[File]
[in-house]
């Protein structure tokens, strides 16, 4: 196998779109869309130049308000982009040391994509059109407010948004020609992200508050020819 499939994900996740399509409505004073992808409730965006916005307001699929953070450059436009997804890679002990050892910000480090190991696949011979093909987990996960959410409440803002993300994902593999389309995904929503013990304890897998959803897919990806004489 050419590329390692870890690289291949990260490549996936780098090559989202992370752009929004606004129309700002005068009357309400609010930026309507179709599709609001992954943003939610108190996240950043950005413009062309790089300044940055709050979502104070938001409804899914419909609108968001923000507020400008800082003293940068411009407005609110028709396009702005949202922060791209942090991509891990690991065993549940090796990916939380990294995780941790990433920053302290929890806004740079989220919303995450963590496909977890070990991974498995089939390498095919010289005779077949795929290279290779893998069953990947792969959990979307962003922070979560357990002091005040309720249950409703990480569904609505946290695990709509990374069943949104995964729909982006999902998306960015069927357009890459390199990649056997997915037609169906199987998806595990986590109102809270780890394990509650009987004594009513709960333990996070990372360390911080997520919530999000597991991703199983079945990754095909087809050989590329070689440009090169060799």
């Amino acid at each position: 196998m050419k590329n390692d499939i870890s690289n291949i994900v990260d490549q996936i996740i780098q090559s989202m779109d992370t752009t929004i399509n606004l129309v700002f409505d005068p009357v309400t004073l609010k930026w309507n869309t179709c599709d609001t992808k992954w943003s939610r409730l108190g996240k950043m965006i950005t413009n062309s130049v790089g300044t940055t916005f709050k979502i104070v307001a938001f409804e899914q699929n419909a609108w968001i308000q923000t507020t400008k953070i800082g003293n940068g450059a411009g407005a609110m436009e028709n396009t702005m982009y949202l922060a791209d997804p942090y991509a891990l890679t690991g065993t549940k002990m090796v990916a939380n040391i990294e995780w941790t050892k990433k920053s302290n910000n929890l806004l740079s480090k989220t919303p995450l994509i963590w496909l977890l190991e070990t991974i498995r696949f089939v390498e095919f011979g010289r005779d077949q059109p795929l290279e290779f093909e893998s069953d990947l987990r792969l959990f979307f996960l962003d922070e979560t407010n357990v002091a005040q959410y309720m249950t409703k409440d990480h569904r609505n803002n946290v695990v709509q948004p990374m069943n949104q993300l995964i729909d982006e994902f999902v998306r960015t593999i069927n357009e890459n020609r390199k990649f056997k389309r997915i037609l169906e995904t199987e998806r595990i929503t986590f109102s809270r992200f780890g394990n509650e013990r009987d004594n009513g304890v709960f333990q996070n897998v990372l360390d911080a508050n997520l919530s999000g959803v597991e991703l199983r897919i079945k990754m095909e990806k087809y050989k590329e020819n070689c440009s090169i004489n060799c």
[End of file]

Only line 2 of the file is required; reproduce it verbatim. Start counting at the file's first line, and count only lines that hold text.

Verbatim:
């Protein structure tokens, strides 16, 4: 196998779109869309130049308000982009040391994509059109407010948004020609992200508050020819 499939994900996740399509409505004073992808409730965006916005307001699929953070450059436009997804890679002990050892910000480090190991696949011979093909987990996960959410409440803002993300994902593999389309995904929503013990304890897998959803897919990806004489 050419590329390692870890690289291949990260490549996936780098090559989202992370752009929004606004129309700002005068009357309400609010930026309507179709599709609001992954943003939610108190996240950043950005413009062309790089300044940055709050979502104070938001409804899914419909609108968001923000507020400008800082003293940068411009407005609110028709396009702005949202922060791209942090991509891990690991065993549940090796990916939380990294995780941790990433920053302290929890806004740079989220919303995450963590496909977890070990991974498995089939390498095919010289005779077949795929290279290779893998069953990947792969959990979307962003922070979560357990002091005040309720249950409703990480569904609505946290695990709509990374069943949104995964729909982006999902998306960015069927357009890459390199990649056997997915037609169906199987998806595990986590109102809270780890394990509650009987004594009513709960333990996070990372360390911080997520919530999000597991991703199983079945990754095909087809050989590329070689440009090169060799």